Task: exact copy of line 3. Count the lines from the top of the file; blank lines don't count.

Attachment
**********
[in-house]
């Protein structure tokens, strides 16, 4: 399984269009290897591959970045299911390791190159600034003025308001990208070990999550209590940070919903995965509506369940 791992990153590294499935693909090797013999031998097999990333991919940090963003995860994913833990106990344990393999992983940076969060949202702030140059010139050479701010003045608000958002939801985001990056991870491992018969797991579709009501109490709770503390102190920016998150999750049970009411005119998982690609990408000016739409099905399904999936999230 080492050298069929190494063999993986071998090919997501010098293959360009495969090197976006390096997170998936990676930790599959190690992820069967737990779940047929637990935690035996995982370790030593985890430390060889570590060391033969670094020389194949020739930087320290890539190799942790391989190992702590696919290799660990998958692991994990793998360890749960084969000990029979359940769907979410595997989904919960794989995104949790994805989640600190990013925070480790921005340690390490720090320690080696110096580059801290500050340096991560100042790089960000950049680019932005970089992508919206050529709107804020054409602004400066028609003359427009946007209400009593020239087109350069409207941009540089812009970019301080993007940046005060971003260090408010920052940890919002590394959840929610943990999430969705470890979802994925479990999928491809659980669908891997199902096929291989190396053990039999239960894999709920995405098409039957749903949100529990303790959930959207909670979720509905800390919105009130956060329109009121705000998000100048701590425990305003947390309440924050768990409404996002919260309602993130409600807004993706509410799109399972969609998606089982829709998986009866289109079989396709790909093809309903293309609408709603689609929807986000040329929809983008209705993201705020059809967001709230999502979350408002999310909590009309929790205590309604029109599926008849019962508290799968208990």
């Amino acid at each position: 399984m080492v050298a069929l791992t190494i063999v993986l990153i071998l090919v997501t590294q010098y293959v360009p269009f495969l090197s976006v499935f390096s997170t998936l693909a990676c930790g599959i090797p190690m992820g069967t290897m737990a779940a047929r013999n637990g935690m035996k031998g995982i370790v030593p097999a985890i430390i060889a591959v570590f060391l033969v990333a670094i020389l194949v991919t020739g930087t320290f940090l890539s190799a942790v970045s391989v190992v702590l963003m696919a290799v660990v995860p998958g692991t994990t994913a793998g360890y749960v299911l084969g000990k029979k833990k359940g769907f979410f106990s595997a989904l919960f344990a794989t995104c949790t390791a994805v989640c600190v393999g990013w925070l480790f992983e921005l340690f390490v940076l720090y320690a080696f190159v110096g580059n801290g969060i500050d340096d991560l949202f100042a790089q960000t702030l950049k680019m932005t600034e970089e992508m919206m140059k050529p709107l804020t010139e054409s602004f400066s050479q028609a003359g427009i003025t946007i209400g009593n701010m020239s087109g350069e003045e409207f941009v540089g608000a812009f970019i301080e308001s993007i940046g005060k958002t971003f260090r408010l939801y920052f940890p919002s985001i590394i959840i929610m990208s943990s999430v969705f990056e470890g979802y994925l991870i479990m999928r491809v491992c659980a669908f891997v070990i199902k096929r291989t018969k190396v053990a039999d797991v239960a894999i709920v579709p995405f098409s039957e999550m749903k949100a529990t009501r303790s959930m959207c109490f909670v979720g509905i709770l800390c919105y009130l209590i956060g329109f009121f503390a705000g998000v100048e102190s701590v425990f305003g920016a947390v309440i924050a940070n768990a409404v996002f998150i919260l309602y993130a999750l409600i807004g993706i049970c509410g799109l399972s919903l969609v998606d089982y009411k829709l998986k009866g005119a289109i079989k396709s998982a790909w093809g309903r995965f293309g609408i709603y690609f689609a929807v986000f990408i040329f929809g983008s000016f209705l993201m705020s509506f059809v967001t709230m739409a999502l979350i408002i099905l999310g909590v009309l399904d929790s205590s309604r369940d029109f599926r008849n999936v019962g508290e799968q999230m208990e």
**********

């Amino acid at each position: 399984m080492v050298a069929l791992t190494i063999v993986l990153i071998l090919v997501t590294q010098y293959v360009p269009f495969l090197s976006v499935f390096s997170t998936l693909a990676c930790g599959i090797p190690m992820g069967t290897m737990a779940a047929r013999n637990g935690m035996k031998g995982i370790v030593p097999a985890i430390i060889a591959v570590f060391l033969v990333a670094i020389l194949v991919t020739g930087t320290f940090l890539s190799a942790v970045s391989v190992v702590l963003m696919a290799v660990v995860p998958g692991t994990t994913a793998g360890y749960v299911l084969g000990k029979k833990k359940g769907f979410f106990s595997a989904l919960f344990a794989t995104c949790t390791a994805v989640c600190v393999g990013w925070l480790f992983e921005l340690f390490v940076l720090y320690a080696f190159v110096g580059n801290g969060i500050d340096d991560l949202f100042a790089q960000t702030l950049k680019m932005t600034e970089e992508m919206m140059k050529p709107l804020t010139e054409s602004f400066s050479q028609a003359g427009i003025t946007i209400g009593n701010m020239s087109g350069e003045e409207f941009v540089g608000a812009f970019i301080e308001s993007i940046g005060k958002t971003f260090r408010l939801y920052f940890p919002s985001i590394i959840i929610m990208s943990s999430v969705f990056e470890g979802y994925l991870i479990m999928r491809v491992c659980a669908f891997v070990i199902k096929r291989t018969k190396v053990a039999d797991v239960a894999i709920v579709p995405f098409s039957e999550m749903k949100a529990t009501r303790s959930m959207c109490f909670v979720g509905i709770l800390c919105y009130l209590i956060g329109f009121f503390a705000g998000v100048e102190s701590v425990f305003g920016a947390v309440i924050a940070n768990a409404v996002f998150i919260l309602y993130a999750l409600i807004g993706i049970c509410g799109l399972s919903l969609v998606d089982y009411k829709l998986k009866g005119a289109i079989k396709s998982a790909w093809g309903r995965f293309g609408i709603y690609f689609a929807v986000f990408i040329f929809g983008s000016f209705l993201m705020s509506f059809v967001t709230m739409a999502l979350i408002i099905l999310g909590v009309l399904d929790s205590s309604r369940d029109f599926r008849n999936v019962g508290e799968q999230m208990e």